Death penalty and the mentally retarded

Essay by crybabyayhHigh School, 11th gradeA+, April 2002

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Honorable judge, worthy opponents. Please picture this scene. The teacher stands in the doorway of her classroom trying to get her first grade students to line up for library. Kayla Rolland, six years old, stands patiently waiting in line. One of the boys in the class approaches Kayla and withdraws a gun from his pocket and shoots Kayla in the chest. A half-hour later Kayla is dead. This is a true story. This six-year-old child will not receive the death penalty. Said County Prosecutor Arthur A. Busch and quote "His actions were naughty in his mindset, what he understood is a different matter. There is a presumption in law that that a child is not criminally responsible and can't form an intent to kill. Legally he can't be held criminally responsible." So if we don't hold six-year-olds responsible for murder because they are unable to comprehend the consequences of their actions can we hold a person who intellectually and psychologically is on a six-year-olds level responsible? Said Senator Ellis of Texas "Just like you don't execute children, we should not execute those who have the mental capacity of a child."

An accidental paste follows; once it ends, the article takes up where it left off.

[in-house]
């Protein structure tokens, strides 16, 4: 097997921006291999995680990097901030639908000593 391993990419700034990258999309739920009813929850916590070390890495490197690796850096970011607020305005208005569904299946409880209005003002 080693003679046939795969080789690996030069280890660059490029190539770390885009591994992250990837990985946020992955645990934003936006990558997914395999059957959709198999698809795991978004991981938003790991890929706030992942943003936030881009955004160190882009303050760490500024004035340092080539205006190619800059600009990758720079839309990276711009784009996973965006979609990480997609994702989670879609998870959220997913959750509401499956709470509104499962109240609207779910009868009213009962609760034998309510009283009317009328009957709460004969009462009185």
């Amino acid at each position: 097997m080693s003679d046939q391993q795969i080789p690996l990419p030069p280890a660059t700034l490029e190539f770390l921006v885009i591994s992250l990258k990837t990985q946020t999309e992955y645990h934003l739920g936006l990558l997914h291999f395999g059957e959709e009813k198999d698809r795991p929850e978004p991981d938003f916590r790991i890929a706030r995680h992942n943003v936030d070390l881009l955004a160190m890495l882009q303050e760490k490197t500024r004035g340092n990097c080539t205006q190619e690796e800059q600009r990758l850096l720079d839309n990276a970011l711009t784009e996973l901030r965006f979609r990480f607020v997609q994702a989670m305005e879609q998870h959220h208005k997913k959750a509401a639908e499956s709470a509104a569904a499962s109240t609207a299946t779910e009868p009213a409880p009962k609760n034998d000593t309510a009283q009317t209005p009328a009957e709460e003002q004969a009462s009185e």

Many organizations have become involved in the effort to stop this unjust practice of executing the mentally retarded. The Arc along with the AAMR; the APA and 8 other organizations supported and signed the amicus curiae brief in the Penry vs. Lynaugh, which supports the abolition of the death penalty for people with retardation. In addition, the Arc adopted an official position statement in 1993 titled "access to justice and fair treatment under the criminal law for people with mental retardation", which advocates for the prohibition of the death penalty for people with mental retardation.

38 states in the United States of America have crimes that are punishable...